You can pick this one out a mile away, typically wears dressy corporate clothing. Major difference is she is wearing High heeled shoes and is scanning emails on her iphone whilst changing child’s reader. She tries to escape said child without messing up her outfit. Worse when child has melt down and she needs to navigate the potential snotty snail trail that may be left on her Veronica Maine / Cue dress.
Coffee Club Mum
Winter attire- Jeans, Boots, Trench or soft knit, perhaps a hat too
Summer – Pretty soft feminine dress, jeweled sandals.
The Aim of this mum is to take smaller pusher bound children to an in walking distant café for morning Mothers Group. Usually chat about older siblings, house renovations and solve the problems of the world over a cup of skinny flat white.
I Don’t give a damn Mum
Usually wears thongs in summer and Ugg boots in winter. Literally throws her clothes on before school drop off and doesn’t give a damn what the other school mums think of her appearance. Usually is running late and still doing child’s hair in class room just as last bell is ringing.
Koula Foula Toula Mum
Oh my God. These mums wear Kappa tracksuits, or black leggings and have large oversized handbag, or an all over black outfit. Usually they hang out with their “cousins” they all work in the “family” business and Nonna has made some amazing treat for the school lunch box.
So what I have observed is that these “groups” can cause angst for Newbie mums. When you first drop your child to school and you see these mums already in these friendship groups chatting at the school gate it can be daunting. For me over the last 8 years of my kids at childcare and school, I have fitted into all of these groups – and then the other group of Vintage / Alternative, thought provoking and how did she get away with that? Group.
What I wanted to say is this
No mother needs added pressure to fit into any particular group or look. Life, running a family (whether working or running the house) is a huge responsibility and at times one of the most thankless jobs us ladies do. The pressure of getting kids to school with a healthy breakfast, clean and limited toothpaste on their uniform and a packed “healthy” lunchbox with food said child will eat. Not to mention remembering which kid has sports day, library, music lessons, and so on and so on the list goes is well, hell I’m just tired typing it.
So if being in your gym gear keeps or gets you motivated to exercise, I say “You go Get Em Tiger” you deserve your body session.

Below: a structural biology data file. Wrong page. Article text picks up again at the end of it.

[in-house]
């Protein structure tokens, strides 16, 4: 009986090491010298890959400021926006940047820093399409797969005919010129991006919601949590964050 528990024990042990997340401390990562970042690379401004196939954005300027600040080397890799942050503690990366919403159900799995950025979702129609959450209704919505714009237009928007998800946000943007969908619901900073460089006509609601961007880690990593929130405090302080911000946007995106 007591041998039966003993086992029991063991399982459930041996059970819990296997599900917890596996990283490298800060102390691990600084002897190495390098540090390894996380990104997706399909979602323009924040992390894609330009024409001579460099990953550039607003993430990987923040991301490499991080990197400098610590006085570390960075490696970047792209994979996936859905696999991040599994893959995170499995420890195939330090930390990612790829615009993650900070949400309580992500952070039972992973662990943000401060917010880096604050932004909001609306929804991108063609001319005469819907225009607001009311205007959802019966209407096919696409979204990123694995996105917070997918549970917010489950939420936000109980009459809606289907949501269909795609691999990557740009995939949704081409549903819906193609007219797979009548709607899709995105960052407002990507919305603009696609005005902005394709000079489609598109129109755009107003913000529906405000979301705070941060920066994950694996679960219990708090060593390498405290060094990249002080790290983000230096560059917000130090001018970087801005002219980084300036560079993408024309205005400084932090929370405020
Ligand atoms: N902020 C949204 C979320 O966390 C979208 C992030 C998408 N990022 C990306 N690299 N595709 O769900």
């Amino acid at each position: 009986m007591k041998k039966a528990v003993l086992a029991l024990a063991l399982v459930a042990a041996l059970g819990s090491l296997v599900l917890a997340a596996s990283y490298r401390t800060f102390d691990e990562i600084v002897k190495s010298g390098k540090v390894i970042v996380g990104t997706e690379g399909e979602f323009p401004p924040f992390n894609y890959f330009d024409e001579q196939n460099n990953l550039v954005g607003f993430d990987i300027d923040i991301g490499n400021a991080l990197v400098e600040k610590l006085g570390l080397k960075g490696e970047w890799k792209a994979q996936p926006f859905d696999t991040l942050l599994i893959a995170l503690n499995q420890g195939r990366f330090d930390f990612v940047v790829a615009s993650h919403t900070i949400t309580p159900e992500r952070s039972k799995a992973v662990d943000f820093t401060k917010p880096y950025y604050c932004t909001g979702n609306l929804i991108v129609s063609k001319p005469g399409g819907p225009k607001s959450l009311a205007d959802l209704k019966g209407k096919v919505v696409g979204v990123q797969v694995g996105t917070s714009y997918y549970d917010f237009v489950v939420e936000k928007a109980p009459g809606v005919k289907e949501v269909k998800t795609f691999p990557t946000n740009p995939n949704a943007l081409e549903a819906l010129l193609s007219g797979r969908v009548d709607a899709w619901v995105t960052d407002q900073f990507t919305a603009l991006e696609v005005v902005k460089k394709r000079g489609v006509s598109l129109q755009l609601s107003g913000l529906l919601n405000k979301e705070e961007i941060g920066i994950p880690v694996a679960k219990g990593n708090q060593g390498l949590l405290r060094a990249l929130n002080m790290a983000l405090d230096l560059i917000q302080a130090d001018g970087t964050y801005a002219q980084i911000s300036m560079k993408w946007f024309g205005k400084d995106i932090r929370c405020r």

And if the morning session of getting kids organized leaves you so harassed that you don’t give a damn about the state of your hair. I applaud you sister. There is more to worry about than your school drop off attire.
Corporate or working mummies – dont ever feel regret or bad about your choice to go back to, or stay at work – Keeping a sense of the Adult you is so important and a great life lesson to teach your kids.
My coffee club gals. You ladies rock. Normally you guys also put in time at the PFA, school reading and canteen duties and being part of the outer school community, you really do shine in my books. What life’s problems dont get fixed over a perfectly brewed Latte?
This leads me to my second point
Sometimes as a woman we can be our own worst enemy – and part of this blog is written with my tongue in my cheek. As mums we all have amazing, joyful, hard, trying, stressful, painful, beautiful lives. We all have to “manage” the mere male, family and in laws or out laws, so working as a sisterhood makes sense to me.
Even the most manicured parent can have financial struggles, unruly children, and dare I say clothing anxiety. Take the saying “don’t judge a book by its cover” seriously, and if you can’t say anything nice don’t say anything at all.
But ladies, my challenge nay my goal for you all is for one day each week (if you can) give yourself the time to do your hair, pop some lippy on and slide on a pair of heels or perhaps slip into a dress. Or just put some sexy underwear on, not for him, not for her, But for you. Stand in front of you mirror and say I am woman hear me roar, because we have to love ourselves.
NB Children do not have to be a pre requisite to understand or feel this, being a woman is just enough.